The protein cluster between 13.6 and 14.1 kDa contains four peaks (Figure 4A and 4B), three of which were consistently down-regulated in CSF from first-onset, drug-naïve schizophrenia patients (p < 0.01; Figure 4B, lower panel). Studies have suggested that these peaks may be from S-cysteinylated derivatives of transthyretin protein [11,12], a thyroid hormone–binding protein that transports thyroxine from the bloodstream to the brain. On-chip reduction of CSF peptide/protein performed using β-mercaptoethanol at room temperature showed that the three peaks m/z = 13,741, 13,875, and 13,923 were reduced to a single peak (Figure 4C), confirming that they are derived from the same protein. To determine the protein's identity, a pair of CSF samples from a healthy volunteer and a patient with schizophrenia were applied to an anion exchanger column (HyperD, Ciphergen Biosystems) and eluted with pH 9–pH 3 buffers. A major band (~13–15 kDa) was eluted in the pH 3 fraction (Figure 4D, left panel). The band was confirmed to be the peak cluster at around 13.6–14 kDa in the SELDI spectrum by eluting the protein from the band and running on an NP20 chip to match the mass (Figure 4E). This protein was then digested with trypsin and sequenced using LC-MS/MS. The protein was identified as transthyretin (Figure 4D, right panel).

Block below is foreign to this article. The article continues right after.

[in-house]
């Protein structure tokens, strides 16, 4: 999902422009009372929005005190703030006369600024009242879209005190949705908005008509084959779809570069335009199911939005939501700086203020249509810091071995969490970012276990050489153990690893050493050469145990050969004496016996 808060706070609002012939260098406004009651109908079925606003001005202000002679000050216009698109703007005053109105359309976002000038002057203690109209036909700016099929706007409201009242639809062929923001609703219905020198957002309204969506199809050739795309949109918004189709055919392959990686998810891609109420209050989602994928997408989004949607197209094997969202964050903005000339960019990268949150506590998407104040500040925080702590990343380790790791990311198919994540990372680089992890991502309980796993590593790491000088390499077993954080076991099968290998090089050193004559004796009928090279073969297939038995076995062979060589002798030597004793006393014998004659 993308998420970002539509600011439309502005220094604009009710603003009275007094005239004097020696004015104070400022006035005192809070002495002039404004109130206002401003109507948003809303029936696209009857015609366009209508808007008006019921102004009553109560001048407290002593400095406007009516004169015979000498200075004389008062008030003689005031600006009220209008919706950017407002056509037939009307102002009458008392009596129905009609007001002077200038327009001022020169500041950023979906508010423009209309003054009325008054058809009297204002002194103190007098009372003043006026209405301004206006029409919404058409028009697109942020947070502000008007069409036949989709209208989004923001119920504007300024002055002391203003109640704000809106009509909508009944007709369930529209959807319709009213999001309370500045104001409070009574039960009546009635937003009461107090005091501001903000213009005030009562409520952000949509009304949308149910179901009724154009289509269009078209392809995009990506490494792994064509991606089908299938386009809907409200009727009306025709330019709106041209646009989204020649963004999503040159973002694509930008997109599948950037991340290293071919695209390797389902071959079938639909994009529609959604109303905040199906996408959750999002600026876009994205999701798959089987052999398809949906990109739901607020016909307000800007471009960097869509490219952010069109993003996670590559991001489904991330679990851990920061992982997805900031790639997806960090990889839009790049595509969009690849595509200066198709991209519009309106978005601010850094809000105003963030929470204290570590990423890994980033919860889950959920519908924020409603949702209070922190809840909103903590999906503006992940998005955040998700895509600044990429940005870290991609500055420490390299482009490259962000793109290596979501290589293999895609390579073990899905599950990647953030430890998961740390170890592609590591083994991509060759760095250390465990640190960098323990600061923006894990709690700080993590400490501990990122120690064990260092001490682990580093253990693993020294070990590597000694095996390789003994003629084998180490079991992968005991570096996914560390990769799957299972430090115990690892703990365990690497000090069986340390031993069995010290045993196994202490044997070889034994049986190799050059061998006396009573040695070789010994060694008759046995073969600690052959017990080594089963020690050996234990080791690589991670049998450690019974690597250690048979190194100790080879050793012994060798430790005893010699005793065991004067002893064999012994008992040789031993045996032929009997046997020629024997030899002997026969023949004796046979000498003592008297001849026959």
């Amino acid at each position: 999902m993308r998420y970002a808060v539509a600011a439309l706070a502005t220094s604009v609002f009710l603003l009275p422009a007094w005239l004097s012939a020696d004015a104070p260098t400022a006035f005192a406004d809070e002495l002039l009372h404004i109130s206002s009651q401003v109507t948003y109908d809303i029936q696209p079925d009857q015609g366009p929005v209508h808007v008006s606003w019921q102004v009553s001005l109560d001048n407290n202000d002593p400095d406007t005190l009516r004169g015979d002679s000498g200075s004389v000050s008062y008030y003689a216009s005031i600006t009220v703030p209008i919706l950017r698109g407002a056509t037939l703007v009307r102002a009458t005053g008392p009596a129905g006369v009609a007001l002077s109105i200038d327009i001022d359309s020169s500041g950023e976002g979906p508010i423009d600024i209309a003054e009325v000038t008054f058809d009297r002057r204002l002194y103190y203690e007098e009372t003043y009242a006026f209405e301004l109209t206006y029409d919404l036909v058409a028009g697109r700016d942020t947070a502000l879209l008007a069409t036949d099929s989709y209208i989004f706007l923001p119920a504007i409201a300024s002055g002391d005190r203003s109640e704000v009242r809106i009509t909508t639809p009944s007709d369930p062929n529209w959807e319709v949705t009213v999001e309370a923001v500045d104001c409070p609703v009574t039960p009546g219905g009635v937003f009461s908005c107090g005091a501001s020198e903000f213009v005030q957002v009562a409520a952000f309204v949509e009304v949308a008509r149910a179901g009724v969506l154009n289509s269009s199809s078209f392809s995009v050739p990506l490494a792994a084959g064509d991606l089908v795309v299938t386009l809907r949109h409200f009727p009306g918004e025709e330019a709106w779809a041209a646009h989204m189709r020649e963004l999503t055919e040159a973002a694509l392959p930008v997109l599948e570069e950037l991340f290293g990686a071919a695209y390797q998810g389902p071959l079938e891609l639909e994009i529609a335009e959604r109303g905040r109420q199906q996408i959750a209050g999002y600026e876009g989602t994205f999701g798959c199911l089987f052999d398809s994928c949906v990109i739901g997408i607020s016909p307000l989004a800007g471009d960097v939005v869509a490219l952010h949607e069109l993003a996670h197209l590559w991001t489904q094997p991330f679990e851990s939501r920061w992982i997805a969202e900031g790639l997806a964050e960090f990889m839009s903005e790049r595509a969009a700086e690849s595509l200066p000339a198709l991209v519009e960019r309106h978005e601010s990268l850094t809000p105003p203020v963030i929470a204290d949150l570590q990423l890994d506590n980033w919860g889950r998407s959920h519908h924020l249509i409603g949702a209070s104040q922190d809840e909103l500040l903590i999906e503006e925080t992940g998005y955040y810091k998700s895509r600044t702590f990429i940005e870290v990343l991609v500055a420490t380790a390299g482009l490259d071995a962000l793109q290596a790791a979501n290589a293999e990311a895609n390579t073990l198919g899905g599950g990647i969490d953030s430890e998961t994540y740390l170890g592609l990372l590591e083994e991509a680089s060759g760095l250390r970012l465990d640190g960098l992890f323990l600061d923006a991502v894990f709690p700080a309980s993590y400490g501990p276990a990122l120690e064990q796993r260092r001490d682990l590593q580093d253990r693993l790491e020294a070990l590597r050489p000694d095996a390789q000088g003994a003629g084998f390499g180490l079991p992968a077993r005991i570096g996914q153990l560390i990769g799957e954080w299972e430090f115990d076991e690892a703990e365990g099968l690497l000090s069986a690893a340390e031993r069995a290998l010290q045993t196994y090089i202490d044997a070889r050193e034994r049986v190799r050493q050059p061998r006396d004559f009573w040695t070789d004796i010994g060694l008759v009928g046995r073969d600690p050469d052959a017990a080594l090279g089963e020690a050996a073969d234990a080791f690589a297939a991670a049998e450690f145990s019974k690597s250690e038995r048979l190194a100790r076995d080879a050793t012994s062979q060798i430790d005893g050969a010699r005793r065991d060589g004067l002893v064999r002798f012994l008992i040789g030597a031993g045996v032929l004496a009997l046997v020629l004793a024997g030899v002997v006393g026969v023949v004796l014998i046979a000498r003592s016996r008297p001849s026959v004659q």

Figure 4. Down-Regulation of Three Different Forms of Transthyretin in CSF from First-Onset, Drug-Naïve Schizophrenia Patients

Examples of CSF spectra from healthy volunteers and patients with schizophrenia within 6–17 kDa are shown in (A). The peak cluster indicated (red cursor) is enlarged in (B). Statistical details of each sub-peak are listed in the table presented just below (B). On-chip reduction of CSF peptide/protein with β-mecaptoethanol at room temperature showed that the three peaks 13,741, 13,875, and 13,923 Da were reduced into a single peak (C), suggesting that they are different S-cysteinylated derivatives of the same protein. To identify the protein, CSF samples from a healthy volunteer and a patient with schizophrenia were applied to an anion exchanger column (HyperD, Ciphergen Biosystems) and eluted with pH 9–pH 3 buffers. A major ~14–15-kDa band was eluted in the pH 3 fraction (D, left panel). The protein was identified as transthyretin using LC-MS/MS (D, right panel) and the sequence coverage is shown in red. Note, that all the peptides shown have an E-score of < 0.05, indicating a high probability for the assigned protein identity. In addition, the band was confirmed to be the peak cluster at around 13.5–14 kDa in the spectra by eluting the protein(s) from the gel and SELDI analysis (E).